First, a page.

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Where Barns and the National Museum err terribly is the age of the Relief Map and the sculptor behind it. In 1967 to 1969, the newsman Teodoro Valencia, then the head of the National Parks Development Committee that administers Rizal Park, commissioned sculptor Jose M. Mendoza to mount several public art works as part of the park’s attractions. These were the carabao and tamaraw across the National Flagpole, the collaborated sculpture Bisig which won the Art Association of the Philippines competition in 1968, and other works – the Janus, the Children’s Playground, and the Garden for the Blind scattered around Rizal Park.

His biggest work, however, was the giant Relief Map of the Philippines, which was done at a cost of almost a million pesos and took nine months to complete. Mendoza wanted a meticulous attention to detail that even Mayon Volcano was designed to emit smoke. After that, Valencia rewarded him with a six-month trip around the world to study international exhibitions, including an apprenticeship with Elden Keft at the University of Kansas where he developed expertise on ceramic shell casting.

Jose M. Mendoza was not actually an unknown in Philippine art. For years, he was under the patronage of the Zobel de Ayalas of Makati, the reason why Mendoza sculptures grace many of the business district’s avenues: Gabriela Silang (Ayala Avenue), Pio del Pilar (Paseo de Roxas), Sultan Kudarat (Makati Avenue), Bataan Memorial (Ayala Triangle), Tug-of-War (fronting the then Manila Intercontinental Hotel), and Risen Christ (Magallanes Village church). These were mostly done in the classical style using the technique of cire-perdue (lost wax method). After graduation from the University of Santo Tomas, Mendoza apprenticed under the National Artist for Sculpture Napoleon V. Abueva. He was not a pygmy in the Philippine art world. One son, Jordan Mendoza, is also a sculptor and has exhibited at the Ayala Museum.

Mendoza’s Relief Map of the Philippines was at least 54 years old. It fits the criteria for an Important Cultural Property. RA 10066, contrary to Barns’ reasoning, covers it.

Lawyer and archaeologist Kathleen dela Cuesta Tantuico, who specialized in Cultural Heritage and History at the Ateneo de Manila and who was a member of the National Committee on Monuments and Sites of the NCCA, states it very enlighteningly: “Even unmarked historical structures are protected by the law. Structures that are at least 50 years old are presumed as Important Cultural Properties, and can be officially declared and marked as such later on. Numerous unmarked Spanish-era historical structures have been spared from destruction, thanks to this provision.” In the case of the Relief Map, there is no need for a heritage marker. Barns uses that as an alibi, but he is clearly refuted by the law.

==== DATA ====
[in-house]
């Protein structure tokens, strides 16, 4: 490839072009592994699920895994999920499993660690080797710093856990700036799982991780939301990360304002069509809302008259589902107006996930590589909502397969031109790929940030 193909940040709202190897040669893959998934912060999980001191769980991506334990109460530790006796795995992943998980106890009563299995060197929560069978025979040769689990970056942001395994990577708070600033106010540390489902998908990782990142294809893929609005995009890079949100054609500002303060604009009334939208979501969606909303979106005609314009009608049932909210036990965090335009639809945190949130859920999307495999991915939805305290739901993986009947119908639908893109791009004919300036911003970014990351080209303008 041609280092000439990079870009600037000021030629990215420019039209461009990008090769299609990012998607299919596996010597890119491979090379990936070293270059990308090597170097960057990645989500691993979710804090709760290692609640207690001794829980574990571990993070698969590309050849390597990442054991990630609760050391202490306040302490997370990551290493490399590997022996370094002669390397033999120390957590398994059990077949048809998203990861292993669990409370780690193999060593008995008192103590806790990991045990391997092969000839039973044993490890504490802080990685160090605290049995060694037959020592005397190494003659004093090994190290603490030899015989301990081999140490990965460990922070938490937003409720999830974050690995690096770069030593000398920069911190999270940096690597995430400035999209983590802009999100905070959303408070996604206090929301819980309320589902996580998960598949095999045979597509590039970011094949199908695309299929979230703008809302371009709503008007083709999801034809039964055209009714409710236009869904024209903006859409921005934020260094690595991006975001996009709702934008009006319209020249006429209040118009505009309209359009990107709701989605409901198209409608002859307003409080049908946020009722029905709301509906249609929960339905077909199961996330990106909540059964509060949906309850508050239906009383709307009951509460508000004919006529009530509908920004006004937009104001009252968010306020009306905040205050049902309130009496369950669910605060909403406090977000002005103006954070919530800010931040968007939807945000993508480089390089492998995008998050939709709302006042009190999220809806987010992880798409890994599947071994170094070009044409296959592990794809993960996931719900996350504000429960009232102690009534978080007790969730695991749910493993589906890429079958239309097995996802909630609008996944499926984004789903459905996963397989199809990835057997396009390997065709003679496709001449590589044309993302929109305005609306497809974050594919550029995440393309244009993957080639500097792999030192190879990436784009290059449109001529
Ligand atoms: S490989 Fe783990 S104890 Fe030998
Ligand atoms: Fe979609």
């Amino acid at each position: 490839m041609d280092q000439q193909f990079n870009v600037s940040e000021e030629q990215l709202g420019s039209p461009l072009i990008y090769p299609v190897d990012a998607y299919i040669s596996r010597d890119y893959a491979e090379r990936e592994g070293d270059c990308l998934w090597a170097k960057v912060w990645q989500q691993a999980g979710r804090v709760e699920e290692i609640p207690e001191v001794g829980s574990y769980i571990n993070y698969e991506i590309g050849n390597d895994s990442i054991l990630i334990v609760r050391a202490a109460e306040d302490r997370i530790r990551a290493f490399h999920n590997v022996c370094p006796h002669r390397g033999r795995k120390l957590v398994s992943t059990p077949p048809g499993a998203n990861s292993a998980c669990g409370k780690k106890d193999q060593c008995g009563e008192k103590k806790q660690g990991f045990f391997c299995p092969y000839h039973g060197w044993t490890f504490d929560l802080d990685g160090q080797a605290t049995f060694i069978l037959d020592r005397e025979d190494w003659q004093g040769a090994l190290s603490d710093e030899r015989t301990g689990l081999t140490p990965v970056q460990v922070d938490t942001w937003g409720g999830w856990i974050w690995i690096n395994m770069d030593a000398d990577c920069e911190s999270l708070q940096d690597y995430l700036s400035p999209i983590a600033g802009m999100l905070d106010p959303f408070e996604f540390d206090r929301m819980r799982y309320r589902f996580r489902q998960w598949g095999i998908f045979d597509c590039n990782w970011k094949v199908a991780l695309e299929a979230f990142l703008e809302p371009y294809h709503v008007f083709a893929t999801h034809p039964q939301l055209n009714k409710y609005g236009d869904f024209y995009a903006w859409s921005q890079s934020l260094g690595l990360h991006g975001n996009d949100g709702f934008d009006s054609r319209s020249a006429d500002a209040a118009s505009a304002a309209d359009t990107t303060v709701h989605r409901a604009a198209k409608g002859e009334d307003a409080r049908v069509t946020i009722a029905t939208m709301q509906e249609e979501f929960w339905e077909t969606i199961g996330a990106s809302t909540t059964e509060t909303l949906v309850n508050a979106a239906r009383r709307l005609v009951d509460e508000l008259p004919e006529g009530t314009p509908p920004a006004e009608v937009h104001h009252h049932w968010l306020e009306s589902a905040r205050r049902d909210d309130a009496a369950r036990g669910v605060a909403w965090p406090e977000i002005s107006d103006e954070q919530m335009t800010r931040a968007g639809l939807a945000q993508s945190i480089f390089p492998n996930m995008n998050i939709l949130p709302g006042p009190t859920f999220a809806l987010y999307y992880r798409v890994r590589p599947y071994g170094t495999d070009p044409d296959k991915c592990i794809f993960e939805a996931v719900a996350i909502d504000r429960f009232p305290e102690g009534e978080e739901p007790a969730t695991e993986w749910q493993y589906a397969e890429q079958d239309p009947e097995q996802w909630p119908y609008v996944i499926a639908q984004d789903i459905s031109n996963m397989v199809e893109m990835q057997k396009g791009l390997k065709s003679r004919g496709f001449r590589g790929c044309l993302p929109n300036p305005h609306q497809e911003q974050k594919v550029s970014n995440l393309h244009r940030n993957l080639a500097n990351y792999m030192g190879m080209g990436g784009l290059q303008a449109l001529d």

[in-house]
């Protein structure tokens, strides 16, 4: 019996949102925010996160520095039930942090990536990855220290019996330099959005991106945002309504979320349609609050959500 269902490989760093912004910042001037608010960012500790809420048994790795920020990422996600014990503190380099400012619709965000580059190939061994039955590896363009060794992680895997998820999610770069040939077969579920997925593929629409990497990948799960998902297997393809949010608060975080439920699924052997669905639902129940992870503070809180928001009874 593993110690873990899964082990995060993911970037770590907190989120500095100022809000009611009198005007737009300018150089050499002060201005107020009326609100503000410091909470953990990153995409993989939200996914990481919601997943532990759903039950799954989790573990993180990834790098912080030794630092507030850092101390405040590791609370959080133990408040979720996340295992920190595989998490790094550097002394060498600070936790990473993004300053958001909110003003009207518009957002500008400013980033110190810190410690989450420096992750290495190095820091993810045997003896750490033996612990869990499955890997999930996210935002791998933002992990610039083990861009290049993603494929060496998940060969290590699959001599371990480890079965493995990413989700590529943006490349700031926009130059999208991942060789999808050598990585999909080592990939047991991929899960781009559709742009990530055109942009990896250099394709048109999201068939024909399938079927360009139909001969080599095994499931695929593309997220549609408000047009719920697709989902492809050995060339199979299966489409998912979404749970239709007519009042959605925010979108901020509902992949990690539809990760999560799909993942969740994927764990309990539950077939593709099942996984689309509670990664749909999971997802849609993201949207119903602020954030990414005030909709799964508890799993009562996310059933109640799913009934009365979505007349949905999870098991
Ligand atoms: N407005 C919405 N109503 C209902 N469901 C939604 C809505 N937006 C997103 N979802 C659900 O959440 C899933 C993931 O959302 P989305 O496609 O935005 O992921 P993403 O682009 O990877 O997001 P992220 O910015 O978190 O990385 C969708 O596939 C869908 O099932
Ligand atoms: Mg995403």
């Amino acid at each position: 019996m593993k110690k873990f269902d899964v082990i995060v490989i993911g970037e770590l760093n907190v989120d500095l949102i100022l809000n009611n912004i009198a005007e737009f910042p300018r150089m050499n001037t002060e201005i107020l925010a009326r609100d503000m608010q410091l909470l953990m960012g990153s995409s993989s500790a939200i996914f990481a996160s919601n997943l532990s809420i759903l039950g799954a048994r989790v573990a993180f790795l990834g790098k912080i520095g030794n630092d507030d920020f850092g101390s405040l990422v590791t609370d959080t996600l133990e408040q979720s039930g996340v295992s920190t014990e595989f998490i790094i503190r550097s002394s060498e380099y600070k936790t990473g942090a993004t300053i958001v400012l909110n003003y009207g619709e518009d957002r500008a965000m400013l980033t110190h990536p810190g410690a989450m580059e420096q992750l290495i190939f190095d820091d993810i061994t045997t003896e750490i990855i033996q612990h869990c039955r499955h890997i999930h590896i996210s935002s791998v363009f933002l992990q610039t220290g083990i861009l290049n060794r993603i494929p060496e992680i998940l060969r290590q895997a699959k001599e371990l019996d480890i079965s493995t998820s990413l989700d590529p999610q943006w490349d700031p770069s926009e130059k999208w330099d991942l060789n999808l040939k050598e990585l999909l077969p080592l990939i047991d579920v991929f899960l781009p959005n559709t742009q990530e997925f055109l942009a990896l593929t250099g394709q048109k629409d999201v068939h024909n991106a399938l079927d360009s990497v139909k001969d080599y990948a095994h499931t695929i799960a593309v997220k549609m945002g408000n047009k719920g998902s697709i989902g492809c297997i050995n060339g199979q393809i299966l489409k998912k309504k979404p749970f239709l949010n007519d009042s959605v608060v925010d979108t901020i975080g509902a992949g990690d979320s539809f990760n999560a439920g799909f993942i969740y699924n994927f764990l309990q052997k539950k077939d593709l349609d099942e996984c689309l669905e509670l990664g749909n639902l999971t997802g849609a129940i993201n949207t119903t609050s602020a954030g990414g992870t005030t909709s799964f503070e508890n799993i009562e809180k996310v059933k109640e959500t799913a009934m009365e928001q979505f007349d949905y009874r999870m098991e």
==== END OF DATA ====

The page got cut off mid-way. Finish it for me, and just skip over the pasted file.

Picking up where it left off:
To demolish an ICP, RA 10066 requires a delisting or if a presumed ICP because of age, lifting of the presumption. To do that, a petition is addressed to the National Commission for Culture and the Arts (NCCA). It then calls for a hearing of the stakeholders, who can be any one. Position papers are required and the NMP could have been given 15 days to respond. None of that happened because NMP did not elevate the matter to the board of the NCCA.

The archaeologist Eliza Romualdez Valtos, who has written her opposition to the demolition, observed that the demolition first began in April this year with the initial destruction of Palawan. That indicates that as late as April 2023, NMP did not even inform the NCCA. It broke the law, plain and simple.

The top conservation architect and UP architecture professor Gerard Lico articulates the Relief Map’s cultural significance: “The nation is invisible. It must be made tangible so that its citizens can profess their love for this national imagination. Lamentably, it died a swift and silent death without the benefit of a public discourse.”

The National Museum of the Philippines committed a travesty of the law. Its top officials, including Barns, should now be investigated for possible criminal or civil action and face suspension while investigated. Will it even publicly apologize to Jose M. Mendoza?

Our heritage laws are observed more in the breach. It is time to give it teeth. – Rappler.com

Antonio J. Montalván II is a social anthropologist who advocates that keeping quiet when things go wrong is the mentality of a slave, not a good citizen.